I admit it. This week I got sucked into spending the better part of two days roving around looking at various reviews of the movie Noah. Then, abandoning good sense and judgment, I kept scrolling down into some of the comment sections. This is dark territory, my friends, on almost any blog, certainly on any that give off the slightest hint of controversy.
If you do choose to venture into the quagmire that is most comment sections (oh the disastrously devastating combination of platform and anonymity!) the only advice I can give you is to proceed with extreme caution. And, in most cases, keep your mouth shut.
My fellow Christians, this advice is mainly for you. Yes, we are called to be ready to give a defense of our faith (note the word defense, not offense), but given what I saw this week on several blogs, I have to say it appears the better part of wisdom, 99% of the time, to simply not respond at all.
I read hundreds of comments, pretty much evenly divided among believers and non-believers. To be honest, most of the time I had difficulty differentiating between the two. I can tell you this, exchanges between two people—usually a self-proclaimed Christian and a non-Christian, although Christian versus Christian was heart-breakingly common—that went on and on, always degenerated, never elevated.
I can’t tell you how many “Christians” spewed animosity and contempt, called people names, ridiculed, mocked, used sarcasm (hint: starting any comment with the words, “Let me guess…” or “So then I suppose you would say that…” should make every Christian pause and pray hard before continuing – a good practice before making any comment anyway), and generally attacked on every level their sparring partner, all while claiming to be filled with the love and compassion of Jesus. They could prove this, many claimed, not by what they said or how they said it, but solely based on the fact that “God knows my heart.” Which, by the way, should be far less a source of consolation for each of us than it appears to be, and far more a source of abject terror.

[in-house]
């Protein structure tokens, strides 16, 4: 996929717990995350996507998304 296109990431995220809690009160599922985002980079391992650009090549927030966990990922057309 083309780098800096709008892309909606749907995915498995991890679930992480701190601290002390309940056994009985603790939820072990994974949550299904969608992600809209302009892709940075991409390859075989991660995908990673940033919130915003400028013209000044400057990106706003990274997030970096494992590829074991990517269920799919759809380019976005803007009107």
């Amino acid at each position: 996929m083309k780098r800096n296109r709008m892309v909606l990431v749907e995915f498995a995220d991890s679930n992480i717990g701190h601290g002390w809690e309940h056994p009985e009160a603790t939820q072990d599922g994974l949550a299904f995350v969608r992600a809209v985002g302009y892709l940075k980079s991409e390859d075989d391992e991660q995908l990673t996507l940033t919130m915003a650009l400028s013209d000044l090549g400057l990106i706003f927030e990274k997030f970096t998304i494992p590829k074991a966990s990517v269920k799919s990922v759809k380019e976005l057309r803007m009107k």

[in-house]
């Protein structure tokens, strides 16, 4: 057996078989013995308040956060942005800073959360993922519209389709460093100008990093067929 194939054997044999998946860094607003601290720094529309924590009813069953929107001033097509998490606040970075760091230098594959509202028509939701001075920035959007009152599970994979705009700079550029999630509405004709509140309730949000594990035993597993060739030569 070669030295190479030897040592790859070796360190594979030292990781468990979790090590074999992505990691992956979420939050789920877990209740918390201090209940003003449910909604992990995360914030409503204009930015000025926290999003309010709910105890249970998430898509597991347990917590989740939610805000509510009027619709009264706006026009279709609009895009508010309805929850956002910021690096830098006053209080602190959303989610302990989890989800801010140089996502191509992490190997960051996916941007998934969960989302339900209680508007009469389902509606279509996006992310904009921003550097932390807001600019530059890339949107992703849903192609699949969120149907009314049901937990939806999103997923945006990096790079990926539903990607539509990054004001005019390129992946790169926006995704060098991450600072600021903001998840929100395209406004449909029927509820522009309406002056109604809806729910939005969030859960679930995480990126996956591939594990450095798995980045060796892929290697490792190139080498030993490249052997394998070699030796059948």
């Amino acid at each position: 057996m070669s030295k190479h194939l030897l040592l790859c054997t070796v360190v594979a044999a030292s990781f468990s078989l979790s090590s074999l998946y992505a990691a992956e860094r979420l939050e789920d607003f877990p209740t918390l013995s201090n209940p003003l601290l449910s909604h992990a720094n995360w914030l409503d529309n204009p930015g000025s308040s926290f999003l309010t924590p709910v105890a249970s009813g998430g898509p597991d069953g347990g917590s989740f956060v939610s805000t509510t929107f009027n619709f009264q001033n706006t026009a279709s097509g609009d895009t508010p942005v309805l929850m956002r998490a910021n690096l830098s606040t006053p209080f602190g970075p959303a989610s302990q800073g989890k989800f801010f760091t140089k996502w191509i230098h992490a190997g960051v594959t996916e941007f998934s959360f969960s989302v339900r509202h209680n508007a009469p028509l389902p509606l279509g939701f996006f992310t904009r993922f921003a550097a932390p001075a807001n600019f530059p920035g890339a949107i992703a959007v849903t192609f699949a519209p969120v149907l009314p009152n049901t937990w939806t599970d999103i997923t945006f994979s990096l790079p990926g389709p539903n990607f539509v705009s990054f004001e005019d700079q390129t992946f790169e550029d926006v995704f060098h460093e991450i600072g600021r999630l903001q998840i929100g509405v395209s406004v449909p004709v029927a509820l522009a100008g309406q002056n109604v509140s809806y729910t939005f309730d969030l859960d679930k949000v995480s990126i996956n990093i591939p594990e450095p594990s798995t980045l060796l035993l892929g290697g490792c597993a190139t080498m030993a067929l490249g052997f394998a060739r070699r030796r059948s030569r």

If you do ignore the advice to refrain from foolish and unprofitable arguments (from Solomon, not from me) please, I beg you brothers and sisters, do refrain from pulling out the sentiments expressed by Christians over and over (and over, and over, and over). They’re not new; I’ve heard them from countless believers in countless situations for at least the last twenty years. But they are getting extremely old.
The first one, in no particular order, is:
If we were Muslim (or the faith of your choice), they would never (fill in the blank: take our prayers out of school, twist the stories in our Holy Book around to suit their evil purposes, be so mean to us etc., etc.).
And that assertion is inevitably followed by: Intolerance is not permitted in our country, except when it comes to us. Apparently society respects every other faith; it’s only acceptable to persecute Christians. (It loses something—namely the laid-on-thick sarcasm and the long-suffering look—in print, but you won’t have to work hard to imagine either, I’m sure.)
And we say it like that’s a bad thing.